This stretch of road is totally devoid of human habitation. The disused rice paddies indicate that the area was once farmed, but now it's all been abandoned, and I'm quite alone. I don't need the privacy of a storage shed to change into my long pants and boots, which seems the sensible thing to do before venturing into the scrub.
I spend an awful lot of time scrambling through thick vegetation on a steep slope in order to get a perfect reading. I'm happy that my new Vista lets me configure the trip computer page in such a way as to allow all the required data to be captured in one photo: distance, location, elevation and time of day. Looking north from the confluence point, it's possible to just make out the dirt road through the leaves. Views to the south, east and west are typically nondescript scenes of vegetation and nothing else.
I sit and rest for a while at the confluence point, marvelling at how quickly I was able to knock this one off. Lady Luck was certainly shining on me this time, providing wonderfully synchronised transportation as far as Zhongshan, and then a road from Zhongshan all the way here to the confluence. After a little while, I make my way back out through the scrub to the road, where once again I change my clothes, then start the 6.8-kilometre trek back to Zhongshan.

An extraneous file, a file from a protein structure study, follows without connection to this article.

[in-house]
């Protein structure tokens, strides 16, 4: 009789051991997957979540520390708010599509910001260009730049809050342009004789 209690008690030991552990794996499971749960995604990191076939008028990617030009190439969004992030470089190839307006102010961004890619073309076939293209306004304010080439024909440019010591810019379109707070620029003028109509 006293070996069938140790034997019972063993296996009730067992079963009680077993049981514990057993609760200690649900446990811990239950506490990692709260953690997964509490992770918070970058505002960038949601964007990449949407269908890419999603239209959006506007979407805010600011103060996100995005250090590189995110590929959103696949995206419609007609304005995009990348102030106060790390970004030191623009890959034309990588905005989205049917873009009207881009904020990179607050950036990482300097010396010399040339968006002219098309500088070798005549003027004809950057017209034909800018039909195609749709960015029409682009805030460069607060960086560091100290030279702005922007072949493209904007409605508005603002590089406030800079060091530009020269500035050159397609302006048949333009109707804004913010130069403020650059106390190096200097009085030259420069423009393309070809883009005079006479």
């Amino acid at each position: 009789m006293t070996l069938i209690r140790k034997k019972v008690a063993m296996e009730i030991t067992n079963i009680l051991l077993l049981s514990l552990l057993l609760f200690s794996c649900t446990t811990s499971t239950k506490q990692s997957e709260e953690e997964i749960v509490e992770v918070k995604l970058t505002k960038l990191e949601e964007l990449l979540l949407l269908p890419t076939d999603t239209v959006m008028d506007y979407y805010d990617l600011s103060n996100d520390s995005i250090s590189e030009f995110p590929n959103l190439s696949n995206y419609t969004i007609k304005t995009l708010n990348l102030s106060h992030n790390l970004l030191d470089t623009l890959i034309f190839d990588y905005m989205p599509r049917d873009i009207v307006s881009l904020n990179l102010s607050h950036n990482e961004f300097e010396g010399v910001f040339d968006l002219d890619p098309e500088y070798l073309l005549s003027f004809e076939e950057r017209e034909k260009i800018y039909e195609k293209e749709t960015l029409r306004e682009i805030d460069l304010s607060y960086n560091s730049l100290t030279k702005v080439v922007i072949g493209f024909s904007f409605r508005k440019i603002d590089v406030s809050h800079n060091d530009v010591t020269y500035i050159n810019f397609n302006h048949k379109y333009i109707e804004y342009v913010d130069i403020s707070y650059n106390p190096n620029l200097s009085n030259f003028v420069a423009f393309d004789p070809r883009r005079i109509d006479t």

1:45 p.m. - I'm back in Zhongshan, sitting on a bus bound for Wuping, awaiting its departure. The driver and ticket seller, together with the crews of several other buses, are busy playing cards, apparently on their lunch break. Fifteen minutes later we're underway, and 20 minutes after that I'm back at the Wuping long-distance bus station.
2:55 p.m. - The inter-provincial bus from Wuping to Meizhou departs. I've once again secured my favourite seat opposite the driver at the front of the bus, but on this occasion it turns out to be not such a wise choice. With the bus heading south for the entire journey, I am subjected to the full force of the afternoon sun for almost three hours. This, combined with a lack of adequate sleep the night before, ends up making me feel rather seedy.